After many years working in heritage and archaeology Ben Robinson joined English Heritage as a Team Leader and Inspector of Ancient Monuments in 2009 and is now a Principal Heritage at Risk Adviser. Ben talks to us today about presenting BBC Four’s new series The Flying Archaeologist.
I have a challenging and immensely rewarding job working with colleagues, owners, local authorities and grant-aiding organisations to prevent our most vulnerable and most important buildings and archaeological sites from being lost. But last year I was given a different kind of challenge. I was given the opportunity to present a short series of programmes that combine two passions of mine – archaeology and flying. It all stemmed from a short film I made with BBC East a few years ago about my ‘aerial archaeology’ hobby. The BBC liked the idea of looking at heritage from a different perspective, and set about researching some suitable programme themes.
The production team went straight to Helen Winton, Aerial Investigation and Mapping Manager at English Heritage, whose team creates new maps of our heritage – detailed surveys of important and threatened areas of landscape that then serve as a basis for conservation and research (National Mapping Programme). Their work has been wide-ranging and there was plenty of subject matter to discuss. Eventually, however, it was decided that the series would focus on four places – the area around Stonehenge, The Norfolk Broads, Hadrian’s Wall, and the Hoo Peninsular in Kent.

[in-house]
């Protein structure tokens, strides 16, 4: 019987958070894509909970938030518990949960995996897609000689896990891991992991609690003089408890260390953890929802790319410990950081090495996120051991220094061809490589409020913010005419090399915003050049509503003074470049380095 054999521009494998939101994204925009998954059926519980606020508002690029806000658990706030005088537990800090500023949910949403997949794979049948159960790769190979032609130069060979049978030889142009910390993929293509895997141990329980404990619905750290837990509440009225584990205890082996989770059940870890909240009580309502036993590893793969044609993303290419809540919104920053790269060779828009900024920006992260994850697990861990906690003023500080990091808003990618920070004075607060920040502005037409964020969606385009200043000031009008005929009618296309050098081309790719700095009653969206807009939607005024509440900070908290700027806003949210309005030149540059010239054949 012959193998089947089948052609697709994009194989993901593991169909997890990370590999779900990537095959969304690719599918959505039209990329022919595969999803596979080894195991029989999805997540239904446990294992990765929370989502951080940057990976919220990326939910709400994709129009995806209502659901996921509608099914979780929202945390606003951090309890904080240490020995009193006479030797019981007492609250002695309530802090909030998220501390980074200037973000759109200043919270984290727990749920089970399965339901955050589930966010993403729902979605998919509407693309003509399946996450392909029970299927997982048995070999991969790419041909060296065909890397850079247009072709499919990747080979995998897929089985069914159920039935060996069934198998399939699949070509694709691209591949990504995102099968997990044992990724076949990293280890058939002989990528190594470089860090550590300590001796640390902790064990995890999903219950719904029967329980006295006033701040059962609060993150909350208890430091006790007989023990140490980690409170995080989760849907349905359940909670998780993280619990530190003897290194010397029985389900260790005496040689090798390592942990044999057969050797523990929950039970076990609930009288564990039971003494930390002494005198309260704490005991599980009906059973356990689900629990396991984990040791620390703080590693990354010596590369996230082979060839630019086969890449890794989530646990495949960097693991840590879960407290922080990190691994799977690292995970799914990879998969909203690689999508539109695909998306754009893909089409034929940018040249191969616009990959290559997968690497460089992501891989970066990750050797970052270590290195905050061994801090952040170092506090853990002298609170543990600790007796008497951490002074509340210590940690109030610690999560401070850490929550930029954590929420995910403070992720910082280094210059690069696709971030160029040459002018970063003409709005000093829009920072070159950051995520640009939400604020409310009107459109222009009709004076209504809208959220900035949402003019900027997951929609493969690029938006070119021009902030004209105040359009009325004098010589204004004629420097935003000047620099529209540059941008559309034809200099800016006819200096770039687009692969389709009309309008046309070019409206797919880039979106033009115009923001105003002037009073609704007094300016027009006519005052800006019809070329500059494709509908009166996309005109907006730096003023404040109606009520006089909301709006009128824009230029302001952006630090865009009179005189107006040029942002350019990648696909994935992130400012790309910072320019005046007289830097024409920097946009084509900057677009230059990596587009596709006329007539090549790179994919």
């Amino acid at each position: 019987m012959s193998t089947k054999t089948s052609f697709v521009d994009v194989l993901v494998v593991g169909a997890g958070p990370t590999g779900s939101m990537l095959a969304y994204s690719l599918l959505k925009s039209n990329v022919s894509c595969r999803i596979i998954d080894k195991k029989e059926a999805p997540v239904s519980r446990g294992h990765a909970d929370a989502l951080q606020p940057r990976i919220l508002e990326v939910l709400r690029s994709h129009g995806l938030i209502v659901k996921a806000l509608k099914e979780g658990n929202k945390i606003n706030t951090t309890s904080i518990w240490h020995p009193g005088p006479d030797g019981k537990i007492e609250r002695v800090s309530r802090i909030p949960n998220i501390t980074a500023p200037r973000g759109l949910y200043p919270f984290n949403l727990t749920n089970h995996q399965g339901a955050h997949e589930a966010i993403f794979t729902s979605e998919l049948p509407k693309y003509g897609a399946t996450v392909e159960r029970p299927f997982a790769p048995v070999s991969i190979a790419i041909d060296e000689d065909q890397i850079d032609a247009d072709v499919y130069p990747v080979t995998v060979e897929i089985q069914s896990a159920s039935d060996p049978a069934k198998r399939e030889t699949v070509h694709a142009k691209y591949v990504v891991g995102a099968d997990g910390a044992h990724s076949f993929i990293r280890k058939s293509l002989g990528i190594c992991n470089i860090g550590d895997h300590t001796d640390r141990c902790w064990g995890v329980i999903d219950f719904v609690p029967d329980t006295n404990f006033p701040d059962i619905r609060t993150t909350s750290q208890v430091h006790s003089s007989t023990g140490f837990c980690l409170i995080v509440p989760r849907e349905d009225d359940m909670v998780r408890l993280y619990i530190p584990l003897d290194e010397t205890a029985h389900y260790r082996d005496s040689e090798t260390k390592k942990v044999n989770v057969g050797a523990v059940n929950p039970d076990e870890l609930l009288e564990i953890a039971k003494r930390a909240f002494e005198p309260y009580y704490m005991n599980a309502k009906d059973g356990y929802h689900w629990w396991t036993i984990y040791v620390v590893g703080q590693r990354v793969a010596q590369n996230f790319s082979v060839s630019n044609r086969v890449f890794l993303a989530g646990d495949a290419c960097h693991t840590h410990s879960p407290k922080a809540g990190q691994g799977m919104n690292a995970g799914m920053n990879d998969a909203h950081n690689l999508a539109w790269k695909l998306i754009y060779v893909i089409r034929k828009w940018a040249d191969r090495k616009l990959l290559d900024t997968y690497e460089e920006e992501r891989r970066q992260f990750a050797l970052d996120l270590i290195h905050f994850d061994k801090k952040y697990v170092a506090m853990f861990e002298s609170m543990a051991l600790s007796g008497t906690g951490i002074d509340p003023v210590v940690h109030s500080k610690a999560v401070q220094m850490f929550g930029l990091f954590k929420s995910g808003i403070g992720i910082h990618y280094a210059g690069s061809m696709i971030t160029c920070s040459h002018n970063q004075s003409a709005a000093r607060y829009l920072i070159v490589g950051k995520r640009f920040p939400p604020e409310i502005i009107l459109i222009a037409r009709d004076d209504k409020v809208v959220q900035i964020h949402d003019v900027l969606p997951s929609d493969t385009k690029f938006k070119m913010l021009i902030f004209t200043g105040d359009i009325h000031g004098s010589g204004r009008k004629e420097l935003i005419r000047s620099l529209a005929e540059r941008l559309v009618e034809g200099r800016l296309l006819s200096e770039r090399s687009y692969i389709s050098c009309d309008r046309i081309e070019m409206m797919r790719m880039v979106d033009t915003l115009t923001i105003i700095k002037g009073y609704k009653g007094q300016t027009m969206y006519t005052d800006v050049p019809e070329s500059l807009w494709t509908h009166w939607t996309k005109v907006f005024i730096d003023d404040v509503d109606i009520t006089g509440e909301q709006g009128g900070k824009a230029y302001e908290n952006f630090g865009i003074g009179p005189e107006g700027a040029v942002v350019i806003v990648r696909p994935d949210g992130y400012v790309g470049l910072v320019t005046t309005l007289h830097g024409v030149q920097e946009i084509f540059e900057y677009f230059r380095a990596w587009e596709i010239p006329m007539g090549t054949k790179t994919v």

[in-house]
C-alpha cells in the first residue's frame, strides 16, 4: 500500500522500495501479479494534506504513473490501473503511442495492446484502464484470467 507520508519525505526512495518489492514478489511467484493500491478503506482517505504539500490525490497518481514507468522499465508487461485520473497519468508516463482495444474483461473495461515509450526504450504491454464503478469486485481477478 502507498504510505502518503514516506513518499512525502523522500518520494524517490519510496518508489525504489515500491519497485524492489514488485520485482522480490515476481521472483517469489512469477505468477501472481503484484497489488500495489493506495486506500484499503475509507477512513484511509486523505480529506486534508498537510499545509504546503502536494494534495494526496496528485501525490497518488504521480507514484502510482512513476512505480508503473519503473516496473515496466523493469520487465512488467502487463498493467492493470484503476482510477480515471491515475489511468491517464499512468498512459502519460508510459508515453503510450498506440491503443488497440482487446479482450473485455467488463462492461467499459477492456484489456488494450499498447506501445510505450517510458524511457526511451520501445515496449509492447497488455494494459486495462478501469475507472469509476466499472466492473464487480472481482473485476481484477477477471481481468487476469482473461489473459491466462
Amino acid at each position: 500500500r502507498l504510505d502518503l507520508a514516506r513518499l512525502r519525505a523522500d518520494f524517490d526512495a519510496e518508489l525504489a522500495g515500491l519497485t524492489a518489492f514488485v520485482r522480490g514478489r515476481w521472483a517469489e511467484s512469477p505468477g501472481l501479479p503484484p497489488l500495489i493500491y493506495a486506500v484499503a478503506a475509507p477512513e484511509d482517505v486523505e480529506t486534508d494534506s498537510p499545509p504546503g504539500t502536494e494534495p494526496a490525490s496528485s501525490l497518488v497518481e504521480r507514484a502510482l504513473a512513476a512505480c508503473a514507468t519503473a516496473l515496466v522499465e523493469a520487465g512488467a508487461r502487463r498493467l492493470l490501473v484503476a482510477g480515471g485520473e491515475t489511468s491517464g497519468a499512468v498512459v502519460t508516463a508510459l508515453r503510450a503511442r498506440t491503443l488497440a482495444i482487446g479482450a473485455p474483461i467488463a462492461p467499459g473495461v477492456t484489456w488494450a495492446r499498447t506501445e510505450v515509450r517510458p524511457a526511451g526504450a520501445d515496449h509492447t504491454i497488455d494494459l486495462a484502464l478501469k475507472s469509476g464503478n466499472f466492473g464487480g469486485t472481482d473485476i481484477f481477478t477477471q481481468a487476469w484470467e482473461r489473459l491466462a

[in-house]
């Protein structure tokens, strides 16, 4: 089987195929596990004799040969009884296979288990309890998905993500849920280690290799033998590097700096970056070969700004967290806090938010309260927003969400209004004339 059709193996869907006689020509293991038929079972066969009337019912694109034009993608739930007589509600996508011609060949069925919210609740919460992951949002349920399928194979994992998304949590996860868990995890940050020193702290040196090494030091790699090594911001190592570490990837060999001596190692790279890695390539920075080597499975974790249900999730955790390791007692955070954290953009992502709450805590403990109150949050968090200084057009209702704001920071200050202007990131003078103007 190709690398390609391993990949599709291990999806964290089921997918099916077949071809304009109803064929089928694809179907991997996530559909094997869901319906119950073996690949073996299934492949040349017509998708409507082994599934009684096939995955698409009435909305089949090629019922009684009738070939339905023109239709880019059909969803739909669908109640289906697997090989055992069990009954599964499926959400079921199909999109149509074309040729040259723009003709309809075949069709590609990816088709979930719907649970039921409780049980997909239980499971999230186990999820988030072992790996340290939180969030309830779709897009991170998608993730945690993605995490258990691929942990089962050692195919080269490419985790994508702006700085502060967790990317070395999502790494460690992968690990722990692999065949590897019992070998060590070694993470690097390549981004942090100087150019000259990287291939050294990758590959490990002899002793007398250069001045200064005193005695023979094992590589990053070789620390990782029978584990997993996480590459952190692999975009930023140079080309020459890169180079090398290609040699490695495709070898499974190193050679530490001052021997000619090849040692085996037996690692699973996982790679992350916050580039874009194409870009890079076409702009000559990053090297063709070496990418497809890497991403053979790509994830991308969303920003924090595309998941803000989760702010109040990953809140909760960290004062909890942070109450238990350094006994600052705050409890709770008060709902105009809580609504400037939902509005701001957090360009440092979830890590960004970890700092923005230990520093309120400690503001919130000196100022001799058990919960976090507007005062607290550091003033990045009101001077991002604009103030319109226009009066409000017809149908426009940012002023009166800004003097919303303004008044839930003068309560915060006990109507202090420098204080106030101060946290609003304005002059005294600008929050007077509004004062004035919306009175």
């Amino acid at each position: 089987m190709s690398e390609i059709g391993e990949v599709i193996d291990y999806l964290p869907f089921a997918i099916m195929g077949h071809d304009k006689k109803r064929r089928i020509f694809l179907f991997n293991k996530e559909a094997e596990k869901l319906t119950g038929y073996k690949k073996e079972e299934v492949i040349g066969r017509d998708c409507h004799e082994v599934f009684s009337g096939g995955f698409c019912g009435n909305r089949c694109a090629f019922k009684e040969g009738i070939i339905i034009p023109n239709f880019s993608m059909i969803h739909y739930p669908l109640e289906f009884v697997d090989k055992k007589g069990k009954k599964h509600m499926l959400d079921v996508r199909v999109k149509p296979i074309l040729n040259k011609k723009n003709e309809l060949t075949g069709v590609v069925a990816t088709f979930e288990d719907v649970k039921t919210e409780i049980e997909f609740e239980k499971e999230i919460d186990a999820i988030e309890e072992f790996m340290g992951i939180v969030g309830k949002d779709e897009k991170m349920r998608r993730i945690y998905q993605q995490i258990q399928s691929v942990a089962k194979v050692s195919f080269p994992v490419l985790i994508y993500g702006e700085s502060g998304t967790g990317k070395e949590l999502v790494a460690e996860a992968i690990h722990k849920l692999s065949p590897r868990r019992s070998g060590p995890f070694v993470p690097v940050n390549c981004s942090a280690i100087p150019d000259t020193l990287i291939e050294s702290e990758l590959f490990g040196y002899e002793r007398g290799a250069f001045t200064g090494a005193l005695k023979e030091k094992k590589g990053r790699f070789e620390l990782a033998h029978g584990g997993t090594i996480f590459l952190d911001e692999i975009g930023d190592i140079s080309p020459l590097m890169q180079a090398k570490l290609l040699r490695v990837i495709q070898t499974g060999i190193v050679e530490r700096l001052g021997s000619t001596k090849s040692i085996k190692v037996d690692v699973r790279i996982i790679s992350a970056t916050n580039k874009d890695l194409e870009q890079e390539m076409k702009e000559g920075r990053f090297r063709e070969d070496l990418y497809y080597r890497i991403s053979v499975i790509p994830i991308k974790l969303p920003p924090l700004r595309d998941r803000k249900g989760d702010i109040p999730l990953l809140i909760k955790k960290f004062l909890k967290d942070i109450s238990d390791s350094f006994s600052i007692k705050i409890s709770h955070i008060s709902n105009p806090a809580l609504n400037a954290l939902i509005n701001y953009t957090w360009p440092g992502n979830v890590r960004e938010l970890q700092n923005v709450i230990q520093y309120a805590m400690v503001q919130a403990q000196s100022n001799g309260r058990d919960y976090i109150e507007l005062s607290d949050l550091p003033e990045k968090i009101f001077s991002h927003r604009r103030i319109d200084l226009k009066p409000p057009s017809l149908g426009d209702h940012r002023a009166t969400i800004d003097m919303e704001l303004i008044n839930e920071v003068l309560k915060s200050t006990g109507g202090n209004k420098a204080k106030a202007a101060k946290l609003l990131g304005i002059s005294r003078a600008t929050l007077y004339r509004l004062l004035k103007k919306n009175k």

These are very different landscapes and special in their own distinctive ways, but they share one thing in common. In each case the mapping of historic features from the air, often requiring the examination of tens of thousands of aerial photographs, has changed our understanding of their heritage. It has also raised significant new questions about them.
One of the joys of filming the series was getting some quality ‘air-time’ in helicopters and light aircraft over some of the most intriguing and inspiring places in the land. Another was meeting so many people whose work I had read about, or with whom I had corresponded, but not actually met before.
I was struck by the dedication of people, including several English Heritage colleagues and retired English Heritage colleagues, who spend their free time unravelling hidden aspects of our past. A love of heritage is in the blood and its difficult to resist the temptations of a ‘busman’s holiday’ – I certainly enjoyed mine!
Ben Robinson is Principal Heritage at Risk Adviser at English Heritage (East Midlands). The Flying Archaeologist programmes will be shown as a series starting on Monday 29 April at 8:30pm on BBC Four.